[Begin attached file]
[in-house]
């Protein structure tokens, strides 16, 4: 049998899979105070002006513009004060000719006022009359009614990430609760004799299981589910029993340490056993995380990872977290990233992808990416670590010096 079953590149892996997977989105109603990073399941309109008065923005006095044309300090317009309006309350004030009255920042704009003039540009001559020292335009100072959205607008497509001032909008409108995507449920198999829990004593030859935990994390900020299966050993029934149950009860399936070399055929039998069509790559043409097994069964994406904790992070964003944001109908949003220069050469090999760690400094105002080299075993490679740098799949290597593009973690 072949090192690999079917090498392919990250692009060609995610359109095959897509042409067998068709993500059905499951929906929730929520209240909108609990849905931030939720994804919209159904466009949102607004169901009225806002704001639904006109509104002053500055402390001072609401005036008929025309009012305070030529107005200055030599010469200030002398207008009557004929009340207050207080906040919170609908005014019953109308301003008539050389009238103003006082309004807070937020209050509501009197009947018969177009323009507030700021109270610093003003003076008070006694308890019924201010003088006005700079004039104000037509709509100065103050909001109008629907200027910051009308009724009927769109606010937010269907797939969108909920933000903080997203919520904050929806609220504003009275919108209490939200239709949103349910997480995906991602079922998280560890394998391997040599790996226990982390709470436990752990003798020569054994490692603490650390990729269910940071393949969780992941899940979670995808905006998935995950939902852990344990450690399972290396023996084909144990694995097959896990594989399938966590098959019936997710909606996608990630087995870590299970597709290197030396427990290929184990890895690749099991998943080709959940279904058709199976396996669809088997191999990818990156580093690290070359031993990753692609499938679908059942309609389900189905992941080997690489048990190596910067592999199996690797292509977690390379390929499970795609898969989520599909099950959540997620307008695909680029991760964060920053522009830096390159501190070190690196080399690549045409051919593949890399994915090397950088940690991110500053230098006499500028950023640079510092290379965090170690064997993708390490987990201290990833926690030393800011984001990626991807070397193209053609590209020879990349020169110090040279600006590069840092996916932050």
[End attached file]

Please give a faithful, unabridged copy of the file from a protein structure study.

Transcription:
[in-house]
């Protein structure tokens, strides 16, 4: 049998899979105070002006513009004060000719006022009359009614990430609760004799299981589910029993340490056993995380990872977290990233992808990416670590010096 079953590149892996997977989105109603990073399941309109008065923005006095044309300090317009309006309350004030009255920042704009003039540009001559020292335009100072959205607008497509001032909008409108995507449920198999829990004593030859935990994390900020299966050993029934149950009860399936070399055929039998069509790559043409097994069964994406904790992070964003944001109908949003220069050469090999760690400094105002080299075993490679740098799949290597593009973690 072949090192690999079917090498392919990250692009060609995610359109095959897509042409067998068709993500059905499951929906929730929520209240909108609990849905931030939720994804919209159904466009949102607004169901009225806002704001639904006109509104002053500055402390001072609401005036008929025309009012305070030529107005200055030599010469200030002398207008009557004929009340207050207080906040919170609908005014019953109308301003008539050389009238103003006082309004807070937020209050509501009197009947018969177009323009507030700021109270610093003003003076008070006694308890019924201010003088006005700079004039104000037509709509100065103050909001109008629907200027910051009308009724009927769109606010937010269907797939969108909920933000903080997203919520904050929806609220504003009275919108209490939200239709949103349910997480995906991602079922998280560890394998391997040599790996226990982390709470436990752990003798020569054994490692603490650390990729269910940071393949969780992941899940979670995808905006998935995950939902852990344990450690399972290396023996084909144990694995097959896990594989399938966590098959019936997710909606996608990630087995870590299970597709290197030396427990290929184990890895690749099991998943080709959940279904058709199976396996669809088997191999990818990156580093690290070359031993990753692609499938679908059942309609389900189905992941080997690489048990190596910067592999199996690797292509977690390379390929499970795609898969989520599909099950959540997620307008695909680029991760964060920053522009830096390159501190070190690196080399690549045409051919593949890399994915090397950088940690991110500053230098006499500028950023640079510092290379965090170690064997993708390490987990201290990833926690030393800011984001990626991807070397193209053609590209020879990349020169110090040279600006590069840092996916932050």